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Always wanted one but finally did it. Mars is closer to the Earth than it has been for the last 77,000 years. Granted only by 1 to 3% closer, but what the heck.
I didn't want to spend alot until I find out if I really like it. I ended up with this one from Orion. Of course I also bought a 45 degree correct vision a set of filters and carrying case . So all together spent about $450.00 with tax.
Man, even with the moon filter I just about burned my retna when I looked through the view piece at the moon.
The wife loves it. We were out on Saturday night for about three or four hours just fumbling around with it. I'm sure there's plenty to learn about using the telescope to its full potential, but for now, we're pretty happy with it.
 

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That is very cool! Some years back I researched telescopes and was eyeballing the 8' models. Some of them have a computerized box that is programmed with many space objects and will automatically home in on each. But I was looking at about $2,500 at the time and never got one .
 

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nedro : I'm sure there's plenty to learn about using the telescope to its full potential...
Yep, like setting it up in an upstairs bedroom, to zoom in on the hot neighbor's bedroom while she's undressing.
 

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Pete : Quote (nedro @ Aug. 11 2003, 12:58pm)I'm sure there's plenty to learn about using the telescope to its full potential...
Yep, like setting it up in an upstairs bedroom, to zoom in on the hot neighbor's bedroom while she's undressing.

Must be for those not getting IT on a regular basis.


Plus, I haven't bought the solar filter yet. So I'm religated to night views.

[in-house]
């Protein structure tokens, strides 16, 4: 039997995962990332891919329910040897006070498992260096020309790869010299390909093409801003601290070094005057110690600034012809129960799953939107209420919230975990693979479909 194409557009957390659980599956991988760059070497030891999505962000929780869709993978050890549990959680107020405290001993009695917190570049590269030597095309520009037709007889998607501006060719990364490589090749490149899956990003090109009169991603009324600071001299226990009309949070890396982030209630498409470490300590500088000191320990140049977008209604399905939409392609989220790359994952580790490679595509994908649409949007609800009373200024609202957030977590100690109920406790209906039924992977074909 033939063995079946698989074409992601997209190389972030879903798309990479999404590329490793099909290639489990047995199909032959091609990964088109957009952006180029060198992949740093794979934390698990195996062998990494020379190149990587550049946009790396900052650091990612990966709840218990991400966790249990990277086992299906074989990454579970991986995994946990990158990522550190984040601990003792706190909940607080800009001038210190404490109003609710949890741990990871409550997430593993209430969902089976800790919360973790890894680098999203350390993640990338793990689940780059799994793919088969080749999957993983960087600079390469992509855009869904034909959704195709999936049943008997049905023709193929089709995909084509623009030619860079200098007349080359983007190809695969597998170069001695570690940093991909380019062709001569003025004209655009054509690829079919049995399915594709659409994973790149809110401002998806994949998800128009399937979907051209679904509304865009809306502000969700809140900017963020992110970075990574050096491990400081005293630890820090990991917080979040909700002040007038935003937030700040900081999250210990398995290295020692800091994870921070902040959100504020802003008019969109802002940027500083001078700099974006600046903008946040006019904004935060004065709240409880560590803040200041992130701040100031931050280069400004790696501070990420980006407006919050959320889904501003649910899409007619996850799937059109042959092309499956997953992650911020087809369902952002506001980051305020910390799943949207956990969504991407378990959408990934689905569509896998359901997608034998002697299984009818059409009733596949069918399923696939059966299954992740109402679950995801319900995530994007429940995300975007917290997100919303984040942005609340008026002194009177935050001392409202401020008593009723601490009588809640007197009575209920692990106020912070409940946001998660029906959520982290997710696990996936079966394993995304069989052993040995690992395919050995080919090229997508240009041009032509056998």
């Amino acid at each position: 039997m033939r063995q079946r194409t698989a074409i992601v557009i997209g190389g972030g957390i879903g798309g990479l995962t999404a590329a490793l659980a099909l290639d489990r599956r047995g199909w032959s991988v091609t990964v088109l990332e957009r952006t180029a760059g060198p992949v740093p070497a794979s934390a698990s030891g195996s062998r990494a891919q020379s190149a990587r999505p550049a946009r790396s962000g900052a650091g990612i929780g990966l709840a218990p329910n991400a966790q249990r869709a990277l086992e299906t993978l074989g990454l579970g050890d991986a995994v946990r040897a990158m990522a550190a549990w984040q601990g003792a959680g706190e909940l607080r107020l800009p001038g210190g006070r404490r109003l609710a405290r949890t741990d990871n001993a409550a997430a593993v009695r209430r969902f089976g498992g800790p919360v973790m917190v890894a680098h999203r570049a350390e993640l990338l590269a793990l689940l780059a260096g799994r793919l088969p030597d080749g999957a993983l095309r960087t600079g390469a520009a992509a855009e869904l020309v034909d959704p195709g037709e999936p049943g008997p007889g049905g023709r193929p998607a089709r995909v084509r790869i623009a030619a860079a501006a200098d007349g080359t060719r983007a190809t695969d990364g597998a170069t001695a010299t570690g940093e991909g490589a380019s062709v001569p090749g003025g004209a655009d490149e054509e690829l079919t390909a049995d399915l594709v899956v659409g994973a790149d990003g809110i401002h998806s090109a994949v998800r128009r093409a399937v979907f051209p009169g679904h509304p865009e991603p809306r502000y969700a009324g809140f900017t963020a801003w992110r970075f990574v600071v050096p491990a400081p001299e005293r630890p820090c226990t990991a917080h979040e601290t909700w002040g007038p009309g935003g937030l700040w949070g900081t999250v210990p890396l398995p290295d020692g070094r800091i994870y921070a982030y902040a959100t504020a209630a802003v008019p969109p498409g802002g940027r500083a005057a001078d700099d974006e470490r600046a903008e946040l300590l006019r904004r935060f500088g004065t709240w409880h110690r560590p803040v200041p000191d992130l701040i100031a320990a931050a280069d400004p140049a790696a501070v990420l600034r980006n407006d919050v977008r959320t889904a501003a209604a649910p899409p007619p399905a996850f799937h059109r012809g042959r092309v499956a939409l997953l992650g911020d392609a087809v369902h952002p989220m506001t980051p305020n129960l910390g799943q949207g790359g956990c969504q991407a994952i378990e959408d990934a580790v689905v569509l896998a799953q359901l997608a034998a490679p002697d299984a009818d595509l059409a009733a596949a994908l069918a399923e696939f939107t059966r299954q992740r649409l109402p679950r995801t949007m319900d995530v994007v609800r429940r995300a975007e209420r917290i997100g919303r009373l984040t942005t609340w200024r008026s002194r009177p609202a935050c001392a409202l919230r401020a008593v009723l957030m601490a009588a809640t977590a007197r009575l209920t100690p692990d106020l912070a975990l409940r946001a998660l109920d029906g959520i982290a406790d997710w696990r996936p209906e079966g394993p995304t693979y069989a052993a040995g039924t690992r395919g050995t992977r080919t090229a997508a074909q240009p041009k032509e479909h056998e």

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bubba : so what did mars look like?
I'll tell you when I find it. I was mostly letting my wife and my brother's 14 year old play with it all night. I thought I found it, but I think it was Venus. Like I said, lots to learn.
 

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nedro : Quote (booth23 @ Aug. 11 2003, 10:05am)Tell Jodie Foster I said 'Hi' and let us know when you meet your dead relative  
I'm sure there's a joke in there, but I don't get it.
If you'd seen the movie 'Contact', you would get it.
 

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We only had it out on Saturdaynight. I didn't even know what to look at. Thanks for the info Bubba!
We live within a city so we have to go up to Skyline to view the starts and such.
 

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My boss bought that same scope about a year ago.  My roomate had a cheap one too.  It was pretty cool to have a couple beers and set it up to look at stuff.

Mars should be pretty easy to find, it is noticably red even to the naked eye.  

Try using some binocs to find things, and then slew the scope to them. With Binocs you can even see the rings of Saturn!